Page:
Radiometric calibration methods from image sequences Public Deposited

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  • March 21, 2019
  • Kim, Seon Joo
    • Affiliation: College of Arts and Sciences, Department of Computer Science
  • In many computer vision systems, an image of a scene is assumed to directly reflect the scene radiance. However, this is not the case for most cameras as the radiometric response function which is a mapping from the scene radiance to the image brightness is nonlinear. In addition, the exposure settings of the camera are adjusted (often in the auto-exposure mode) according to the dynamic range of the scene changing the appearance of the scene in the images. Vignetting effect which refers to the gradual fading-out of an image at points near its periphery also contributes in changing the scene appearance in images. In this dissertation, I present several algorithms to compute the radiometric properties of a camera which enable us to find the relationship between the image brightness and the scene radiance. First, I introduce an algorithm to compute the vignetting function, the response function, and the exposure values that fully explain the radiometric image formation process from a set of images of a scene taken with different and unknown exposure values. One of the key features of the proposed method is that the movement of the camera is not limited when taking the pictures whereas most existing methods limit the motion of the camera. Then I present a joint feature tracking and radiometric calibration scheme which performs an integrated radiometric calibration in contrast to previous radiometric calibration techniques which require the correspondences as an input which leads to a chicken-and-egg problem as precise tracking requires accurate radiometric calibration. By combining both into an integrated approach we solve this chicken-and-egg problem. Finally, I propose a radiometric calibration method suited for a set of images of an outdoor scene taken at a regular interval over a period of time. This type of data is a challenging problem because the illumination for each image is changing causing the exposure of the camera to change and the conventional radiometric calibration framework cannot be used for this type of data. The proposed methods are applied to radiometrically align images for seamless mosaics and 3D model textures, to create high dynamic range mosaics, and to build an adaptive stereo system.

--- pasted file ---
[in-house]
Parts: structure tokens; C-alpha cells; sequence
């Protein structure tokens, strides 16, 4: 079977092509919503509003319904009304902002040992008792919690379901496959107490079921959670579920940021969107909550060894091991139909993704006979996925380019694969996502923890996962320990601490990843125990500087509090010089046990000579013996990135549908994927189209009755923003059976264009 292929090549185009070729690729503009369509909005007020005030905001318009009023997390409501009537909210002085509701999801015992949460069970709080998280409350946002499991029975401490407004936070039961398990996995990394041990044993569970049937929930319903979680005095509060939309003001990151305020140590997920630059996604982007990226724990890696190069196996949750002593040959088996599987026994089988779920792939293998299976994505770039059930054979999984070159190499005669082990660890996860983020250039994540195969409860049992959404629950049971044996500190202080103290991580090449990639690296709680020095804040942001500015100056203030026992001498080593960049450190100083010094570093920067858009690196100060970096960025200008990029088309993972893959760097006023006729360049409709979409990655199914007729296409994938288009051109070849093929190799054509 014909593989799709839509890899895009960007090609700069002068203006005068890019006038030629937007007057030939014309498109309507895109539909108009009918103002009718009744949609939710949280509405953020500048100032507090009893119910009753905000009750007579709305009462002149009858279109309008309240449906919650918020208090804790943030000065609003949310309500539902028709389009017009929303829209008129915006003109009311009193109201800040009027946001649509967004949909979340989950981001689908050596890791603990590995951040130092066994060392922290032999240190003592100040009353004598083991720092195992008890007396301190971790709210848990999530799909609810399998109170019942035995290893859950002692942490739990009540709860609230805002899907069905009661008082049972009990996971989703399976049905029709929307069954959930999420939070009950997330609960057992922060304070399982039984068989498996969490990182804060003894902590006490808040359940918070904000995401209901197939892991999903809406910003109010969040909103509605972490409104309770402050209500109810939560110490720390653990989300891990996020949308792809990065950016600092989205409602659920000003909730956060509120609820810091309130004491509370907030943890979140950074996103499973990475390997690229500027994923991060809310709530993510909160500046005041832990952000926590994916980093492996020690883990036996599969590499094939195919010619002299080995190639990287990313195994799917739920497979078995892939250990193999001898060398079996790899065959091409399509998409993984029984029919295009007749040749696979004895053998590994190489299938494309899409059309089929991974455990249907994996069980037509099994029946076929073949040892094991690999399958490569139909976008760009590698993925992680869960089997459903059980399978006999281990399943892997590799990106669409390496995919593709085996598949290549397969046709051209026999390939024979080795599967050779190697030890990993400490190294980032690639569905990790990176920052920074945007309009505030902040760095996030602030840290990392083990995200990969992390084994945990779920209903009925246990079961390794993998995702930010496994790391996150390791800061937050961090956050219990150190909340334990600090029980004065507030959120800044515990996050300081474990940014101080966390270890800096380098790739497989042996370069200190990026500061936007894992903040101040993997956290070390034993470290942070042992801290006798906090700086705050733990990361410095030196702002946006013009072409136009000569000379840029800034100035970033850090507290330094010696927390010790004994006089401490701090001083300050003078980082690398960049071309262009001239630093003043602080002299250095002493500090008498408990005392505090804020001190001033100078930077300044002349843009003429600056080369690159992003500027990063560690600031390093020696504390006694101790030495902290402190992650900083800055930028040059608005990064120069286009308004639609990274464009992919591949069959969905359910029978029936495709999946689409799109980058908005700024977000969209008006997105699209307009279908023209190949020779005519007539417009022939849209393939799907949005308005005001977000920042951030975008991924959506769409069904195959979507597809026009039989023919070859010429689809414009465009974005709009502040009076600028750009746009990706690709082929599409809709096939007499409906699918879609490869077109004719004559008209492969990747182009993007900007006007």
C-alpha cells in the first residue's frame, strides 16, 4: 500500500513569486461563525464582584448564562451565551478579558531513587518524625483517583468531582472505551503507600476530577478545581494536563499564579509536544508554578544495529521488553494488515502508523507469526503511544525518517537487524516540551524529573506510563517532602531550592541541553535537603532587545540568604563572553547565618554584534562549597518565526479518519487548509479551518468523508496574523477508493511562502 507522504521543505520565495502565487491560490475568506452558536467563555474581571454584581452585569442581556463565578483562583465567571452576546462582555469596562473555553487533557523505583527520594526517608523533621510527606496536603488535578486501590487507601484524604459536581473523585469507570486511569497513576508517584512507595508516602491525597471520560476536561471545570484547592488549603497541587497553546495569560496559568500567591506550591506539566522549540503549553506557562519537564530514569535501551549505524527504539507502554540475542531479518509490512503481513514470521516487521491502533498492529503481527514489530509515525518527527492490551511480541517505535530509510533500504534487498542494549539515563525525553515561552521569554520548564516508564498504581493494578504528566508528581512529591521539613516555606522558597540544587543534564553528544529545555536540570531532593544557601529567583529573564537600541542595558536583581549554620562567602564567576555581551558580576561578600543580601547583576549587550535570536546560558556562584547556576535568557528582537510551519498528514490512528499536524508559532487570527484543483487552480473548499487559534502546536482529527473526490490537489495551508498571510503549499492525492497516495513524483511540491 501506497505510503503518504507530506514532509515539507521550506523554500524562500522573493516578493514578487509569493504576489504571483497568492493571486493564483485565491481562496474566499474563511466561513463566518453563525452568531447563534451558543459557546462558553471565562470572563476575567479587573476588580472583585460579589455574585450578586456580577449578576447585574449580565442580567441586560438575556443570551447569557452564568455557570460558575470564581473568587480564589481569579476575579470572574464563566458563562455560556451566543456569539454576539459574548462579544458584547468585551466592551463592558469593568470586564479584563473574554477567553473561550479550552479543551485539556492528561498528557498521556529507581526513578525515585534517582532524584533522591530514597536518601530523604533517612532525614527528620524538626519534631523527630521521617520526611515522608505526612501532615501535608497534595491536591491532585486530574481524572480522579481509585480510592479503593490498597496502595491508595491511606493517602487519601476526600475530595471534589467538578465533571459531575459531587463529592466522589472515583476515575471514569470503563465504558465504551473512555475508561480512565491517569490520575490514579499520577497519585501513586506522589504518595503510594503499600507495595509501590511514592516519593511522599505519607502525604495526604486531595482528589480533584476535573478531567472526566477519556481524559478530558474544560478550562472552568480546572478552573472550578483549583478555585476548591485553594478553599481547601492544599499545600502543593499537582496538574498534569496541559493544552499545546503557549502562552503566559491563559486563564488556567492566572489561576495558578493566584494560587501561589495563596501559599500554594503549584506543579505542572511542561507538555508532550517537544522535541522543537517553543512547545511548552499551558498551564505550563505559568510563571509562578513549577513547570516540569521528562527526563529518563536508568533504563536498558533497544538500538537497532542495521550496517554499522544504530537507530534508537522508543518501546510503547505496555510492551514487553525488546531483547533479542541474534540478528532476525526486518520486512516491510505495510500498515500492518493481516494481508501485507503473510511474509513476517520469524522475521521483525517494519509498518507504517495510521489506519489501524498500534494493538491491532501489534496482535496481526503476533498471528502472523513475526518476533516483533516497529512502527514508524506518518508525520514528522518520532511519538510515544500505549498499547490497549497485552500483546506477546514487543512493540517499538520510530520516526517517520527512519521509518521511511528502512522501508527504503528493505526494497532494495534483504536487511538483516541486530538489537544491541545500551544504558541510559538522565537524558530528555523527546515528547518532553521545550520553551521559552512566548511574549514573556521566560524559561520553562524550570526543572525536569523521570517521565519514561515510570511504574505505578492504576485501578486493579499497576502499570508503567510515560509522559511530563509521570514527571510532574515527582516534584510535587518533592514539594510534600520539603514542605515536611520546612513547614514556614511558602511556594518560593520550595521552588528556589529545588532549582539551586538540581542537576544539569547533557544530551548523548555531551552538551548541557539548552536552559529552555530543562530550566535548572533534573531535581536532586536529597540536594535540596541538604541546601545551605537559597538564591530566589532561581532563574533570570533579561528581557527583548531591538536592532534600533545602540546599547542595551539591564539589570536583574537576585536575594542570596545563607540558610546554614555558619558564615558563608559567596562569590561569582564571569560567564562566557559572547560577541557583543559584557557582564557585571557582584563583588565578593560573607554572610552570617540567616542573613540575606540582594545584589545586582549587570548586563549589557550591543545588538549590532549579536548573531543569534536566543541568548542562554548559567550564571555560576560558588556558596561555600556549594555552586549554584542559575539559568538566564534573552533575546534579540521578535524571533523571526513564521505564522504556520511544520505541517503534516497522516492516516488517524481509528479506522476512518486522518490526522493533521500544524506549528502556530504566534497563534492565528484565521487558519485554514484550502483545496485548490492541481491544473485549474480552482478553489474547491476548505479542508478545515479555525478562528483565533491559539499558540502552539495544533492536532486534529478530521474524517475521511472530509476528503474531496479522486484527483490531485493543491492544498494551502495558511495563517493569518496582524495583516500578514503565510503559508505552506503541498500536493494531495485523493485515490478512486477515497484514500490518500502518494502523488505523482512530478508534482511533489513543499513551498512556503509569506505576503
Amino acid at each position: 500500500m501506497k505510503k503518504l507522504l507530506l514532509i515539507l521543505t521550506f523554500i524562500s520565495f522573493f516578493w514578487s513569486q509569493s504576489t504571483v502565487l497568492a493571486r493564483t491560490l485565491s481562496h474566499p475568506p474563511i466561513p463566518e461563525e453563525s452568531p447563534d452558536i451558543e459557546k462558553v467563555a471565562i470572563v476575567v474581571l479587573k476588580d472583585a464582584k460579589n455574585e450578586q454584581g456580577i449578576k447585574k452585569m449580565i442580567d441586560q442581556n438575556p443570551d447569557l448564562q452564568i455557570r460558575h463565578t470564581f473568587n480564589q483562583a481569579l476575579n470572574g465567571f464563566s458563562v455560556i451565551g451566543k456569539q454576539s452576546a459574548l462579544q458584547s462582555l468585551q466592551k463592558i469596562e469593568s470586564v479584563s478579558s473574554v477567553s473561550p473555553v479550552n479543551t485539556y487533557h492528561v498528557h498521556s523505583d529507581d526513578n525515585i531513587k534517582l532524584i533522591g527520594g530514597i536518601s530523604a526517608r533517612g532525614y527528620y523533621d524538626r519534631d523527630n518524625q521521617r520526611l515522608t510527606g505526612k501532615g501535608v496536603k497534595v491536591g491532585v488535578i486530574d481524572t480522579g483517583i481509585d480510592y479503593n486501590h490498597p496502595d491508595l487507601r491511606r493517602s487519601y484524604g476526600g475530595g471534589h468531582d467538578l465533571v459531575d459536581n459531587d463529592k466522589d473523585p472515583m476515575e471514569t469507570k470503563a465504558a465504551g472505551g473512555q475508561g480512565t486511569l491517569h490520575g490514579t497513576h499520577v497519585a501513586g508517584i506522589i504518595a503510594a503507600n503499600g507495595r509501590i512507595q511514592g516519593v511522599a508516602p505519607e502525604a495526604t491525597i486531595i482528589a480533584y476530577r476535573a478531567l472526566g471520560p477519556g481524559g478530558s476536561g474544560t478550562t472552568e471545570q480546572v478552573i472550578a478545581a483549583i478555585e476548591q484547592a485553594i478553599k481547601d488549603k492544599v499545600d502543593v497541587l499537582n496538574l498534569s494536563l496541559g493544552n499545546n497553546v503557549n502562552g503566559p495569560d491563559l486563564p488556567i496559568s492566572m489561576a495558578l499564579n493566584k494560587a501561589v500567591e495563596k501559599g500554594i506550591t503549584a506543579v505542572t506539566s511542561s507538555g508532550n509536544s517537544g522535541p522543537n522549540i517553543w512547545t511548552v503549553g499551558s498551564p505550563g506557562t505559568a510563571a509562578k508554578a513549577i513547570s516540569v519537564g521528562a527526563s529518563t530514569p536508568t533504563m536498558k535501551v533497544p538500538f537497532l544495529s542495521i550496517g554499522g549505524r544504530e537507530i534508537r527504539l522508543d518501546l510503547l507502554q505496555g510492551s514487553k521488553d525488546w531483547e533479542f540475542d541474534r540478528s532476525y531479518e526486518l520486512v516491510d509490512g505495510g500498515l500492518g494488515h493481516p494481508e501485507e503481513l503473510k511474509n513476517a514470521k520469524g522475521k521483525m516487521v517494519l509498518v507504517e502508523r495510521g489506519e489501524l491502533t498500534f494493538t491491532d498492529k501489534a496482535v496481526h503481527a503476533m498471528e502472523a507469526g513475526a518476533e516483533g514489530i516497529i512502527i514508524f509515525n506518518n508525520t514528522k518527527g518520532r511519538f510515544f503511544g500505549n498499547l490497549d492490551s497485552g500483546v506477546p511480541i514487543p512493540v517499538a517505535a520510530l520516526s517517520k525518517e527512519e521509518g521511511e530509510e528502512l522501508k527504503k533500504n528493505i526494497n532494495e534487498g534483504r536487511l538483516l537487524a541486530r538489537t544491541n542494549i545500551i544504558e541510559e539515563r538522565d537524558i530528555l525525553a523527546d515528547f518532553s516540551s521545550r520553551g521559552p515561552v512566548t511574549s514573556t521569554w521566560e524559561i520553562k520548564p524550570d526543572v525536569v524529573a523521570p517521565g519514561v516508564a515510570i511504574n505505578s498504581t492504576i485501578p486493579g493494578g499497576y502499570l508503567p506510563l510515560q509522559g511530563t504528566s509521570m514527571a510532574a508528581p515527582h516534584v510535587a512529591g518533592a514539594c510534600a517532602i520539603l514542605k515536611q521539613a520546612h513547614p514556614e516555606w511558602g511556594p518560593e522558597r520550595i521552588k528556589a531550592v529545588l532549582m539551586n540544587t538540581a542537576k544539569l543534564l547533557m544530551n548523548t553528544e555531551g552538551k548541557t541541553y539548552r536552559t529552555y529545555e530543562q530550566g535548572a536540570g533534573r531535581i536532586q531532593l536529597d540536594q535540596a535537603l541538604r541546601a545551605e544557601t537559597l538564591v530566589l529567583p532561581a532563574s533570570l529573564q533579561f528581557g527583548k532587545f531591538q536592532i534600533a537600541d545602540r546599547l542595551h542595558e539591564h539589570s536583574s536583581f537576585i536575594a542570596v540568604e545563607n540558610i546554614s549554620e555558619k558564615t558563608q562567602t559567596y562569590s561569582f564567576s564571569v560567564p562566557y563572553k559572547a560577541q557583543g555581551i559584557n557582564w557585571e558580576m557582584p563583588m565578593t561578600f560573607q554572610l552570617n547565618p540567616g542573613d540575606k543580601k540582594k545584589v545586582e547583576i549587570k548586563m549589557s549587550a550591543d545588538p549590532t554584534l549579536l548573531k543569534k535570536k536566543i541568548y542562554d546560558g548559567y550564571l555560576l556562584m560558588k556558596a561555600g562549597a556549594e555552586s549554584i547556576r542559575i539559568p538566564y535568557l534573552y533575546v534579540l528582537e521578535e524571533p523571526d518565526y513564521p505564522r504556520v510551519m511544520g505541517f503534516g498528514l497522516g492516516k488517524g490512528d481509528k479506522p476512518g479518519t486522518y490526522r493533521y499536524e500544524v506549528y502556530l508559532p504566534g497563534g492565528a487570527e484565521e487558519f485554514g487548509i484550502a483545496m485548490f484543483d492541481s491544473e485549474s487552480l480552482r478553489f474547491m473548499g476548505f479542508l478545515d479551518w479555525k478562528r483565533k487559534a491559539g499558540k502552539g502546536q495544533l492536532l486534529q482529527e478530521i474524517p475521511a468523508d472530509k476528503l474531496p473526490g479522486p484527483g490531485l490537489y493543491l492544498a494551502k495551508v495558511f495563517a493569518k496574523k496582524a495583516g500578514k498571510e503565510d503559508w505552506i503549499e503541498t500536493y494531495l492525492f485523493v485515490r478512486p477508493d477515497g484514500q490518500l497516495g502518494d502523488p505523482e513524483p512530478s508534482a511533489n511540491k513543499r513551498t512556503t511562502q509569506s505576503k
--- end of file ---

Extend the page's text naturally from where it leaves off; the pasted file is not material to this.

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  • Pollefeys, Marc
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